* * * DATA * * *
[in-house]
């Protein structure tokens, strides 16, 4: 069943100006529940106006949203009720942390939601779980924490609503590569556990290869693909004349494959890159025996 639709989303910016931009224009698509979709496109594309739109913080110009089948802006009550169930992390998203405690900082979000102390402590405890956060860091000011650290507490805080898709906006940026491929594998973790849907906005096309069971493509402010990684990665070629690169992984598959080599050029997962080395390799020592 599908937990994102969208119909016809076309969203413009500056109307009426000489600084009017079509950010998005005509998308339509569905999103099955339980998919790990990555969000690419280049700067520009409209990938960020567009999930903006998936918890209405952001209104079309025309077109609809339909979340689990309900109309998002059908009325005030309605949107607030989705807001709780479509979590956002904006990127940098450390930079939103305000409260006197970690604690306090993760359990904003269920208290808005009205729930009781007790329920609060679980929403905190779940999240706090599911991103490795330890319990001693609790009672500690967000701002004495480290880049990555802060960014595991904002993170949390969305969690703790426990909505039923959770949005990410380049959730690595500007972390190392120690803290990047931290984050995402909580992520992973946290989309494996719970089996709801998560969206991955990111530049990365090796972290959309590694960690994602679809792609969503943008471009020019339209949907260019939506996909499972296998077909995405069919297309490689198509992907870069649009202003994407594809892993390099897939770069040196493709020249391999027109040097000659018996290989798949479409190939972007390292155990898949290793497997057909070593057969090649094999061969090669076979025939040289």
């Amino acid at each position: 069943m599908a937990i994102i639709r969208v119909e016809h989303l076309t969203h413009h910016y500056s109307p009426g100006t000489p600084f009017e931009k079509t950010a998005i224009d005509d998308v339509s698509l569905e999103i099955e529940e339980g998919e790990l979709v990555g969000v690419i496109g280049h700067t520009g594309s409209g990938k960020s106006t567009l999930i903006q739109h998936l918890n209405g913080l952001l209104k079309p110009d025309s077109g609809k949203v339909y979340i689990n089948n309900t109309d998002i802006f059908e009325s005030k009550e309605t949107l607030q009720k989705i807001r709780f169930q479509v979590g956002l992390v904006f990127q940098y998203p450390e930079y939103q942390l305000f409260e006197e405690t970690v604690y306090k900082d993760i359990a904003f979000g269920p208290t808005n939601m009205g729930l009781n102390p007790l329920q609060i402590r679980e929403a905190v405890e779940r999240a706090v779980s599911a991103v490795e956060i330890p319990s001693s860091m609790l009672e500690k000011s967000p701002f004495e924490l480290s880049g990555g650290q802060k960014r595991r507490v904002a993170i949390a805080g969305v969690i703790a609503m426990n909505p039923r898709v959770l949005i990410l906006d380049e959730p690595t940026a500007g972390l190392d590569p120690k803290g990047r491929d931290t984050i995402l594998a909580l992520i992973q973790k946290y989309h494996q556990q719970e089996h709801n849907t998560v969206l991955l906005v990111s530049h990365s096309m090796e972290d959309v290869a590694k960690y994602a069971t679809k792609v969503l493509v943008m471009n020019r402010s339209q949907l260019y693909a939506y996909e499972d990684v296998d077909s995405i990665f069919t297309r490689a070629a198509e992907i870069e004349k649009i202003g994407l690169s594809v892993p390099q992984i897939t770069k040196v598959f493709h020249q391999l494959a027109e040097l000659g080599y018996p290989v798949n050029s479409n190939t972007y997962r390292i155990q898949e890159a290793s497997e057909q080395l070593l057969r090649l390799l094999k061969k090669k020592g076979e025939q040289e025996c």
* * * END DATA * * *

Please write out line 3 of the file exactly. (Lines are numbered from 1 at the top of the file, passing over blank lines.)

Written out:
């Amino acid at each position: 069943m599908a937990i994102i639709r969208v119909e016809h989303l076309t969203h413009h910016y500056s109307p009426g100006t000489p600084f009017e931009k079509t950010a998005i224009d005509d998308v339509s698509l569905e999103i099955e529940e339980g998919e790990l979709v990555g969000v690419i496109g280049h700067t520009g594309s409209g990938k960020s106006t567009l999930i903006q739109h998936l918890n209405g913080l952001l209104k079309p110009d025309s077109g609809k949203v339909y979340i689990n089948n309900t109309d998002i802006f059908e009325s005030k009550e309605t949107l607030q009720k989705i807001r709780f169930q479509v979590g956002l992390v904006f990127q940098y998203p450390e930079y939103q942390l305000f409260e006197e405690t970690v604690y306090k900082d993760i359990a904003f979000g269920p208290t808005n939601m009205g729930l009781n102390p007790l329920q609060i402590r679980e929403a905190v405890e779940r999240a706090v779980s599911a991103v490795e956060i330890p319990s001693s860091m609790l009672e500690k000011s967000p701002f004495e924490l480290s880049g990555g650290q802060k960014r595991r507490v904002a993170i949390a805080g969305v969690i703790a609503m426990n909505p039923r898709v959770l949005i990410l906006d380049e959730p690595t940026a500007g972390l190392d590569p120690k803290g990047r491929d931290t984050i995402l594998a909580l992520i992973q973790k946290y989309h494996q556990q719970e089996h709801n849907t998560v969206l991955l906005v990111s530049h990365s096309m090796e972290d959309v290869a590694k960690y994602a069971t679809k792609v969503l493509v943008m471009n020019r402010s339209q949907l260019y693909a939506y996909e499972d990684v296998d077909s995405i990665f069919t297309r490689a070629a198509e992907i870069e004349k649009i202003g994407l690169s594809v892993p390099q992984i897939t770069k040196v598959f493709h020249q391999l494959a027109e040097l000659g080599y018996p290989v798949n050029s479409n190939t972007y997962r390292i155990q898949e890159a290793s497997e057909q080395l070593l057969r090649l390799l094999k061969k090669k020592g076979e025939q040289e025996c």